Conservative leadership candidate and former Harper minister Peter MacKay has issued a clarification over a previous statement which seemed to suggest that he would repeal marijuana, according to the CBC.
“No, I would not reverse it,” said MacKay to the CBC. “But I am very concerned about the impacts on mental health, on children and mental health generally, impaired driving and other … unintended consequences.”
MacKay went on to say that he was concerned about black market weed, which Trudeau’s legalization was supposed to remedy, however this could also be an argument for more weed shops.
On Feb. 8th, during an interview with a local paper, Peter MacKay said that he didn’t agree with the legalization of cannabis. “There’s now simply more marijuana available to more people, including young people,” said MacKay. I don’t think that’s the most productive and highest priority that a government could pursue.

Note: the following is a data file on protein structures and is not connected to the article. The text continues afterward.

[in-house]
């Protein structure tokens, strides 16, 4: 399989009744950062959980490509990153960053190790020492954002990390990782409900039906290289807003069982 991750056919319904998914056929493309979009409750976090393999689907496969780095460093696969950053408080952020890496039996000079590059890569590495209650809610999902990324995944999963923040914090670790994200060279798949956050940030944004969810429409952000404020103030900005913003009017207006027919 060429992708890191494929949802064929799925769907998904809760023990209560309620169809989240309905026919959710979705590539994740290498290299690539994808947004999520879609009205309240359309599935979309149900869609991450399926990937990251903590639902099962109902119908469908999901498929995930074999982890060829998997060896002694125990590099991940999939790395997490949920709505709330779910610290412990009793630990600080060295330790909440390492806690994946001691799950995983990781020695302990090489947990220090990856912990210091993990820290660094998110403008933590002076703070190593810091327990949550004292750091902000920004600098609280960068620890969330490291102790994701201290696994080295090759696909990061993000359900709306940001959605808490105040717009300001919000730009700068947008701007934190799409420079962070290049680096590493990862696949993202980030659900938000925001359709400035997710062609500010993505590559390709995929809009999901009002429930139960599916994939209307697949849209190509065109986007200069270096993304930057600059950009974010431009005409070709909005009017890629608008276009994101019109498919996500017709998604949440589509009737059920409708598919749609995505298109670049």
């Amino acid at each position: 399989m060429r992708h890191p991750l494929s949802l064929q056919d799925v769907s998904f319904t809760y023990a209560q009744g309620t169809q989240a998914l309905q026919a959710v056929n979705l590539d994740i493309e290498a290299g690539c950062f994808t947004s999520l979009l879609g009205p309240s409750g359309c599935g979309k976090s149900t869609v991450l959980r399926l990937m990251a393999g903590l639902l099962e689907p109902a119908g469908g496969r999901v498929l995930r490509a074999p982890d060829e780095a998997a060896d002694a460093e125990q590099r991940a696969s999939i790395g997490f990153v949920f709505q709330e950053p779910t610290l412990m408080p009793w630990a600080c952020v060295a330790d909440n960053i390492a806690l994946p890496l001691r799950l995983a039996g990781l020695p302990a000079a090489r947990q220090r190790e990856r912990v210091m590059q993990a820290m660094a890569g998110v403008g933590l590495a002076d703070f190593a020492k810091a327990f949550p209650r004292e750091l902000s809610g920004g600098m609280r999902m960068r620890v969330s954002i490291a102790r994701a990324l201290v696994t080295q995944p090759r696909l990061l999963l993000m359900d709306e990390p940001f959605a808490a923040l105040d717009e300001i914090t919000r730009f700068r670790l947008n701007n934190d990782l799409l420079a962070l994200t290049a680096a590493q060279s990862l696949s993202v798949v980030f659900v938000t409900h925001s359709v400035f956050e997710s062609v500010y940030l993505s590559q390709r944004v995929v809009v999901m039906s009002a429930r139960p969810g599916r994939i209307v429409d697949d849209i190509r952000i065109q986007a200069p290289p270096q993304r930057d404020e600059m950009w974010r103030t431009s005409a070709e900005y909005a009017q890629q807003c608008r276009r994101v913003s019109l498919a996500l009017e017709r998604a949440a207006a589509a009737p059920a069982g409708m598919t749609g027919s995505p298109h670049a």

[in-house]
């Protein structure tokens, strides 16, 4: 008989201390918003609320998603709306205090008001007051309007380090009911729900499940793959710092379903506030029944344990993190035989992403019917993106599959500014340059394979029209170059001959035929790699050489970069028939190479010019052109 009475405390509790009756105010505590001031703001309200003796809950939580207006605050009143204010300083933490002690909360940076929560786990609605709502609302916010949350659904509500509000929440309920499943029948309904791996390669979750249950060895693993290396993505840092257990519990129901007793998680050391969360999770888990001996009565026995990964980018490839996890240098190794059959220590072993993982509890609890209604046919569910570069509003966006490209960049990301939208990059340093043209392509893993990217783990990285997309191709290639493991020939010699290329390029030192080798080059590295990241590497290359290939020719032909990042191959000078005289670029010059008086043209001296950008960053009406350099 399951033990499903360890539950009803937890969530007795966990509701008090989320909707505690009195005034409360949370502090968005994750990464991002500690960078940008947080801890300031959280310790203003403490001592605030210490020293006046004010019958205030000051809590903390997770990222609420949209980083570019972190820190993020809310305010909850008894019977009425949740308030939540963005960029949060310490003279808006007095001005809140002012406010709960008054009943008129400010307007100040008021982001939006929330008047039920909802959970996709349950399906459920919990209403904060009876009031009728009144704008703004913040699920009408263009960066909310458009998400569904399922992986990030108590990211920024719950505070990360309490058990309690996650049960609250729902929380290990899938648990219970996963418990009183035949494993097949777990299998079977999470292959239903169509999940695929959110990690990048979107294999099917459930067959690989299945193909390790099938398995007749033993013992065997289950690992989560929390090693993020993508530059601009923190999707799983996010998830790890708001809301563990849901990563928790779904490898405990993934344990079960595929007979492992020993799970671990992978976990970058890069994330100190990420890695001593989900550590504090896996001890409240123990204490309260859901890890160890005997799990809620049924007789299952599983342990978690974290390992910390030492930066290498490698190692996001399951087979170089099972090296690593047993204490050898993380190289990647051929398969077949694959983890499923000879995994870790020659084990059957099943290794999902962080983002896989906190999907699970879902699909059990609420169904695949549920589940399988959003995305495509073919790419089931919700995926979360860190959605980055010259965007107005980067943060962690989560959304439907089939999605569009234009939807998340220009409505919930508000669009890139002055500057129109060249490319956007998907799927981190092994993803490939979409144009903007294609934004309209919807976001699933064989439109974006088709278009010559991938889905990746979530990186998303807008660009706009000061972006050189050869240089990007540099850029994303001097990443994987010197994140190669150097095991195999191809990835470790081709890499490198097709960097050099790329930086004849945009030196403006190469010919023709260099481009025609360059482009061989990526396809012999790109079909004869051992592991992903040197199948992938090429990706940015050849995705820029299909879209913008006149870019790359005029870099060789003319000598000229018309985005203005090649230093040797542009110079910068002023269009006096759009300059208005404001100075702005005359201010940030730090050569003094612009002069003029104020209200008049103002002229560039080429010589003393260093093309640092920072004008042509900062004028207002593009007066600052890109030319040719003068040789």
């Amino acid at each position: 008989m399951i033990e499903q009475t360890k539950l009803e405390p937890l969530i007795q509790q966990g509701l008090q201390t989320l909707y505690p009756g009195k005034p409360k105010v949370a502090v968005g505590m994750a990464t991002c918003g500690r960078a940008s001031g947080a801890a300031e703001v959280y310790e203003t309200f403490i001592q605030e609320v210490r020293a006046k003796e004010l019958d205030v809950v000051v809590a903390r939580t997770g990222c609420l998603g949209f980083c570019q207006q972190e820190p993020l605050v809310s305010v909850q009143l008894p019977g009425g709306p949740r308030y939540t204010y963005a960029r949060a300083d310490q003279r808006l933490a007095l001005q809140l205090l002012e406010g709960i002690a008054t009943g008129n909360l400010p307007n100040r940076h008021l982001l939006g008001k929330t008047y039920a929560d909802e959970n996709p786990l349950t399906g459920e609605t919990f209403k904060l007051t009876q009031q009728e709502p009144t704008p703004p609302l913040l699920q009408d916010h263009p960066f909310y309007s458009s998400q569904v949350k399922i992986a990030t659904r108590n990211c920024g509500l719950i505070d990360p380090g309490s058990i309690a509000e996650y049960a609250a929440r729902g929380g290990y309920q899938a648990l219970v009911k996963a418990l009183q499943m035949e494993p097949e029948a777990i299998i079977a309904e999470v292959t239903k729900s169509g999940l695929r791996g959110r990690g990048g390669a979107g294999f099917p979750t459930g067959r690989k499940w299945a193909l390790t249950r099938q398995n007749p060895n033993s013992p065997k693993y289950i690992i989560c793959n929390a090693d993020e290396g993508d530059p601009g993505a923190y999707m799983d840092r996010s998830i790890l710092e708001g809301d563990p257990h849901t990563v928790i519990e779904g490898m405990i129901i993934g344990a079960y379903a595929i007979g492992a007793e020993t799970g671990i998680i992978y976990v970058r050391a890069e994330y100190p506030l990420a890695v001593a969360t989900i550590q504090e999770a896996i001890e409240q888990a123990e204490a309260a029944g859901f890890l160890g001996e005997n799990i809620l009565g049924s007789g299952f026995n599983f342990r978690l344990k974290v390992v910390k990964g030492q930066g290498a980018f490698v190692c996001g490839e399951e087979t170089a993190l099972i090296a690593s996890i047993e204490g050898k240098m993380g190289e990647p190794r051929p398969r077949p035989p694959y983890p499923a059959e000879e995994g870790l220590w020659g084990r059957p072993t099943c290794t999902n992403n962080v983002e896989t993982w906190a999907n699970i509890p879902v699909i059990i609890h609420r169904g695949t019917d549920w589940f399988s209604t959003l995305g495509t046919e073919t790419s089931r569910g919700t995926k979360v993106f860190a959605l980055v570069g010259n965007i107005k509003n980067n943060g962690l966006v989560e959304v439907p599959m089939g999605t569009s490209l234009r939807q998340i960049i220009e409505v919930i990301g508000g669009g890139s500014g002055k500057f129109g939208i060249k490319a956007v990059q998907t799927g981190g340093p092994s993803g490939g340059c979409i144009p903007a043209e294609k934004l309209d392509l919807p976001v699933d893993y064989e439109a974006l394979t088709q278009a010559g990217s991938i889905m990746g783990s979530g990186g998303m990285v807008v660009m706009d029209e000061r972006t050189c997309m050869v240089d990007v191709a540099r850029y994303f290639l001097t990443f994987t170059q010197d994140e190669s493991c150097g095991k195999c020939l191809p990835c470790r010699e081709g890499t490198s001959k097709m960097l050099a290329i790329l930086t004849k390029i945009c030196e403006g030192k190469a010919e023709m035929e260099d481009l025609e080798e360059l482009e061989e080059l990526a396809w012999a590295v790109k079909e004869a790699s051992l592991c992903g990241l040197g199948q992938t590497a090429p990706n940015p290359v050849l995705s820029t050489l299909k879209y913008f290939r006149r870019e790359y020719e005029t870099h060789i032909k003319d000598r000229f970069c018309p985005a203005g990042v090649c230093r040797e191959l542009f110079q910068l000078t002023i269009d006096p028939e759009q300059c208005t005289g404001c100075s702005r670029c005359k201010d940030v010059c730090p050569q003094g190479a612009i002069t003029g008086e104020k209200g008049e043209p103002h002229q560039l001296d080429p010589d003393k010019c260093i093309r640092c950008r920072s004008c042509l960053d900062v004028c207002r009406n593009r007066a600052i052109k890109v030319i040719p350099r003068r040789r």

After this interview, Marijuana enthusiasts began to dig through Stats Canada where they found information that conflicts with some of MacKay’s views. The statistics show that consumption of marijuana in 15- to 17-year-olds has dropped 10 percent since its legalization.
In typically colourful language, MacKay went on to say that legalization was a “back-of-a-napkin promise that the current prime minister had made.”
This is just the latest MacKay campaign setback. Earlier this month, MacKay backtracked on comments about not being sure as PM he would move Canada’s embassy in Israel to Jerusalem. He also abruptly stopped a TV interview with a journalist when asked a question about a tweet that he said he regretted was posted by his campaign team. And this week his campaign manager had to apologize for a tweet that some deemed in poor taste.